Page history last edited by Banned User 13 years, 3 months ago

I've been working on an I2C bus driver for the WGT634U's GPIO pins. This I2C bus driver has worked (preliminary testing only) under Kamikaze r5435 with 2.6.17 kernel:


I was able to flip the output bits on a PCF8574 chip with a user-space program talking to /dev/i2c-0.


Here are my steps to installing it:

  • copy or link the i2c-bcm5365.c file above into build_mipsel/linux/drivers/i2c/busses
  • edit build_mipsel/linux/drivers/i2c/busses/Makefile adding i2c-bcm5365.o line
  • edit build_mipsel/linux/drivers/i2c/busses/Kconfig adding I2C_BCM5365 stanza
  • edit package/kernel/modules/other.mk adding i2c-core, i2c-dev, i2c-algo-bit, and i2c-bcm5365 stanzas. Autoload priorities should be set so i2c-core loads first, and i2c-bcm5365 loads last.
  • make ARCH=mips menuconfig in the kernel build directory (see http://wiki.openwrt.org/BuildRoot#Customizingthekerneloptions ) and choose <m> for I2C, I2C_CHARDEV, I2C_ALGO_BIT, and I2C_BCM5365


  • make menuconfig in the top directory and choose <*> for i2c-core, i2c-dev, i2c-algo-bit, and i2c-bcm5365.
  • make in the top directory.
  • copy the new binary to the router with tftp


running lsmod on the router should show all four i2c-* modules loaded.


You can specify which gpio bits are used in /etc/modules.d/nn-i2c-bcm5365, e.g.

  • i2c-bcm5365 sclbit=0x10 sdabit=0x20


You must mknod /dev/i2c-0 c 89 0 to create the character device for user-space access to the bus.



Now available as an ipkg! I'll post steps to how I made it here soon (See I2CPackage)... meanwhile, you can try to ipkg install kmod-i2c_2.6.17-brcm-1_mipsel.ipk. Then insmod i2c-core, insmod i2c-dev, insmod i2c-algo-bit and insmod i2c-bcm5365 . Make sure you mknod /dev/i2c-0 c 89 0 ! I haven't tried to see if the i2c bus works yet, I just wanted to get this up here. All the modules loaded fine, but I did have to ipkg -force-depends install ... (OpenWrt changed the kernel versioning since 5370). If this works/doesn't, let me (flyashi-@-gmail) know :) Thanks!


P.S. HUGE thanks to Chuck Harrison for this awesome driver!

P.P.S. If you have any programs to access I2C devices (PCF8574, other GPIO chips, ADC chips, etc.), it would be nice to post them here for everyone to use :) I'm going to write one for a thermistor chip to monitor the CPU temp :D


Update for Kamikaze 7.09! Now that Kamikaze comes from the OpenWrt developers officially, I've stopped messing with new images (well, for now). But since we have a common basis to work from, I've updated Chuck's I2C driver for 2.6.22 and packaged it as an ipkg: same directions as above, but the file is now: ipkg install http://openwrt.pbwiki.com/f/kmod-wgti2c_0%2B2.6.22-brcm47xx-1_mipsel.ipk . I've successfully run a MCP23017 GPIO expander and DS1631+ temperature sensor. It's quite nifty.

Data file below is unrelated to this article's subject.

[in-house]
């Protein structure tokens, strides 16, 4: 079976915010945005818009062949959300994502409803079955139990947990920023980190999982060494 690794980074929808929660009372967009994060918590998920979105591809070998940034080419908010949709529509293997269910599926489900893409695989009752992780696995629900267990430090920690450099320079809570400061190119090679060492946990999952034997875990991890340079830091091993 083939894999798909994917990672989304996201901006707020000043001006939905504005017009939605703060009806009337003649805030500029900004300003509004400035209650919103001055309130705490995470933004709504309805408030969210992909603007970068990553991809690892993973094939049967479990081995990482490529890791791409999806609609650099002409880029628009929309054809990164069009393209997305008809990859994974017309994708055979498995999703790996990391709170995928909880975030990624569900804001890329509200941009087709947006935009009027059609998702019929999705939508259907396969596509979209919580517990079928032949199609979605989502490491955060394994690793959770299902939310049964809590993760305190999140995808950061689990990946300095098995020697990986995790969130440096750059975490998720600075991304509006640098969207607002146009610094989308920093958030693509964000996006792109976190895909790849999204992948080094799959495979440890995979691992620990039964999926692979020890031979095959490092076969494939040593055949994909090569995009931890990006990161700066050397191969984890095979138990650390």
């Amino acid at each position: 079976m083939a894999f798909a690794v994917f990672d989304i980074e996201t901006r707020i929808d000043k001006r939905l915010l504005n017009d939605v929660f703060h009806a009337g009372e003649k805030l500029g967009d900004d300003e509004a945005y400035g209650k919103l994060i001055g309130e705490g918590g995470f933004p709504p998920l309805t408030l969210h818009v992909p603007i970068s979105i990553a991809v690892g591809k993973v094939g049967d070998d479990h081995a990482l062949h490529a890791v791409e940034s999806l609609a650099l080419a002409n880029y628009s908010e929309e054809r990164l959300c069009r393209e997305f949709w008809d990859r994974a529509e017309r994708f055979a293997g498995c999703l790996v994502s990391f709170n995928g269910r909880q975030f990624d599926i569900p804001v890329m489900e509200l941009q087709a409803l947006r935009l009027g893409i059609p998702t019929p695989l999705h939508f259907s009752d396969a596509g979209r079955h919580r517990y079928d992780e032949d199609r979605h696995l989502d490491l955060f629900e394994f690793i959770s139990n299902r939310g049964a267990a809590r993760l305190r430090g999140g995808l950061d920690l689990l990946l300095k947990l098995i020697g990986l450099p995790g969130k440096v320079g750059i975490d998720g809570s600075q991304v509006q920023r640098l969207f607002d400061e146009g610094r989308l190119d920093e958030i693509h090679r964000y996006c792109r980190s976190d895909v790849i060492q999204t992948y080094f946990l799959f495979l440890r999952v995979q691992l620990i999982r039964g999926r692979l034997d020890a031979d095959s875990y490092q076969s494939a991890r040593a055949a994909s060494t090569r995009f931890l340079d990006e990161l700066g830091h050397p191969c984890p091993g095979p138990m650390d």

some command-line i2c programs

These have worked under recent kamikaze w/2.6.17 kernel (and Kamikaze 7.09/Linux 2.6.22 as well)


<device node> is typically /dev/i2c-0.

Note: <dev addr> above is in the range 0-127 (7-bit address). If your datasheet says "write address 0x40, read address 0x41" it is talking about 8-bit codes which include the read/write flag as LSB. The corresponding 7-bit <dev addr> is 0x20 (decimal 32).


Some more command line programs

Tested under Kamikaze 7.09/Linux 2.6.22

  • compile : one-line shell script that calls proper gcc with proper -I... and -L...
  • writegpio.c : write to a given register (similar to i2c-putregs above)
  • gettemp.c : read temperature from DS1631-compatible chip
  • settemp.c : set lower and upper temperature thresholds
  • ledscroll.c : scroll through the output bits of MCP23017
  • ledtemp.c : display DS1631's temperature on LEDs via MCP23017


The above are by no means complete. Use them as you wish, no warranty provided, though you can contact me for help.

compile needs to be modified with the path to your OpenWrt installation (either the SDK, ImageBuilder, or full install).

The rest use chips that you can get from Microchip.

http://www.charmed.com/txt/dev-interface.txt has some info on Linux user-space I2C programming via the /dev/ interface, which Chuck's driver provides and all the above programs use.



WifiCar v2 uses I2C! http://charlie.okshtein.net/


lcd4linux uses I2C to drive a standard (HD44780) LCD with a PCF8574 by default to display a lot of informations.

you have to modify the settings for plugins and size (see here)


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